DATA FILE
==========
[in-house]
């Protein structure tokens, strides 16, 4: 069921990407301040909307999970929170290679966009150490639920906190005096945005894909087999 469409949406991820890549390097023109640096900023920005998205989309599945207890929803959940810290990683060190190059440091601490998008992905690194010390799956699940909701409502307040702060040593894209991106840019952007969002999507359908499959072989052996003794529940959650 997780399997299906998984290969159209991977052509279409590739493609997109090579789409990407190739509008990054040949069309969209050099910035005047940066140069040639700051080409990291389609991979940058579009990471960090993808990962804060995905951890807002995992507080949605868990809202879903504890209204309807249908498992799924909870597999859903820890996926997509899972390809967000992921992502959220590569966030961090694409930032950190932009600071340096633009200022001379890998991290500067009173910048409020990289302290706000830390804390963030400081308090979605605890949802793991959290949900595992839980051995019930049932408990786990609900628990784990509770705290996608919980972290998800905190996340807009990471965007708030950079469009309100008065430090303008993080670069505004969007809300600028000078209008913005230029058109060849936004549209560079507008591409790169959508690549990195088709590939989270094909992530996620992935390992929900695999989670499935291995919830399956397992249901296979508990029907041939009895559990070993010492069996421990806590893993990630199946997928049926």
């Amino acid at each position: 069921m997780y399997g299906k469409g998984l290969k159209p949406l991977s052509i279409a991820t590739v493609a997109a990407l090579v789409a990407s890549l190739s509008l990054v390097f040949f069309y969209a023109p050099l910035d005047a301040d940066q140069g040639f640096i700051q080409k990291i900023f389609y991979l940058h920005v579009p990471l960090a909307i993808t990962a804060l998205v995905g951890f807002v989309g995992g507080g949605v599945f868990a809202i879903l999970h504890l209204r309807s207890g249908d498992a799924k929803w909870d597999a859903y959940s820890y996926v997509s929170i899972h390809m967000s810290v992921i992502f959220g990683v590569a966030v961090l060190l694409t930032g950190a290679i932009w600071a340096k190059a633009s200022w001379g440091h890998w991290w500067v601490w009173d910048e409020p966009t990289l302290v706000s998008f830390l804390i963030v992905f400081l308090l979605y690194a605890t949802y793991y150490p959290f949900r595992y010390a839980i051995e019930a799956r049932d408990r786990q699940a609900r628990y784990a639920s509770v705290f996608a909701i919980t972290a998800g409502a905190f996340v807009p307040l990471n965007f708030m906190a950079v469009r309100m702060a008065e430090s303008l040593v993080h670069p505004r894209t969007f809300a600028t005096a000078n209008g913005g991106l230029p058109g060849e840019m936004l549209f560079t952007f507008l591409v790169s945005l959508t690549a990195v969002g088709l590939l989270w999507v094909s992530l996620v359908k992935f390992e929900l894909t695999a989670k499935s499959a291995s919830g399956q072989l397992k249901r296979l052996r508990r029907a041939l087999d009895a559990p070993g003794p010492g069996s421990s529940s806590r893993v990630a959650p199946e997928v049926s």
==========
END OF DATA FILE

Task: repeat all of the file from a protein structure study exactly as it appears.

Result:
[in-house]
């Protein structure tokens, strides 16, 4: 069921990407301040909307999970929170290679966009150490639920906190005096945005894909087999 469409949406991820890549390097023109640096900023920005998205989309599945207890929803959940810290990683060190190059440091601490998008992905690194010390799956699940909701409502307040702060040593894209991106840019952007969002999507359908499959072989052996003794529940959650 997780399997299906998984290969159209991977052509279409590739493609997109090579789409990407190739509008990054040949069309969209050099910035005047940066140069040639700051080409990291389609991979940058579009990471960090993808990962804060995905951890807002995992507080949605868990809202879903504890209204309807249908498992799924909870597999859903820890996926997509899972390809967000992921992502959220590569966030961090694409930032950190932009600071340096633009200022001379890998991290500067009173910048409020990289302290706000830390804390963030400081308090979605605890949802793991959290949900595992839980051995019930049932408990786990609900628990784990509770705290996608919980972290998800905190996340807009990471965007708030950079469009309100008065430090303008993080670069505004969007809300600028000078209008913005230029058109060849936004549209560079507008591409790169959508690549990195088709590939989270094909992530996620992935390992929900695999989670499935291995919830399956397992249901296979508990029907041939009895559990070993010492069996421990806590893993990630199946997928049926």
């Amino acid at each position: 069921m997780y399997g299906k469409g998984l290969k159209p949406l991977s052509i279409a991820t590739v493609a997109a990407l090579v789409a990407s890549l190739s509008l990054v390097f040949f069309y969209a023109p050099l910035d005047a301040d940066q140069g040639f640096i700051q080409k990291i900023f389609y991979l940058h920005v579009p990471l960090a909307i993808t990962a804060l998205v995905g951890f807002v989309g995992g507080g949605v599945f868990a809202i879903l999970h504890l209204r309807s207890g249908d498992a799924k929803w909870d597999a859903y959940s820890y996926v997509s929170i899972h390809m967000s810290v992921i992502f959220g990683v590569a966030v961090l060190l694409t930032g950190a290679i932009w600071a340096k190059a633009s200022w001379g440091h890998w991290w500067v601490w009173d910048e409020p966009t990289l302290v706000s998008f830390l804390i963030v992905f400081l308090l979605y690194a605890t949802y793991y150490p959290f949900r595992y010390a839980i051995e019930a799956r049932d408990r786990q699940a609900r628990y784990a639920s509770v705290f996608a909701i919980t972290a998800g409502a905190f996340v807009p307040l990471n965007f708030m906190a950079v469009r309100m702060a008065e430090s303008l040593v993080h670069p505004r894209t969007f809300a600028t005096a000078n209008g913005g991106l230029p058109g060849e840019m936004l549209f560079t952007f507008l591409v790169s945005l959508t690549a990195v969002g088709l590939l989270w999507v094909s992530l996620v359908k992935f390992e929900l894909t695999a989670k499935s499959a291995s919830g399956q072989l397992k249901r296979l052996r508990r029907a041939l087999d009895a559990p070993g003794p010492g069996s421990s529940s806590r893993v990630a959650p199946e997928v049926s």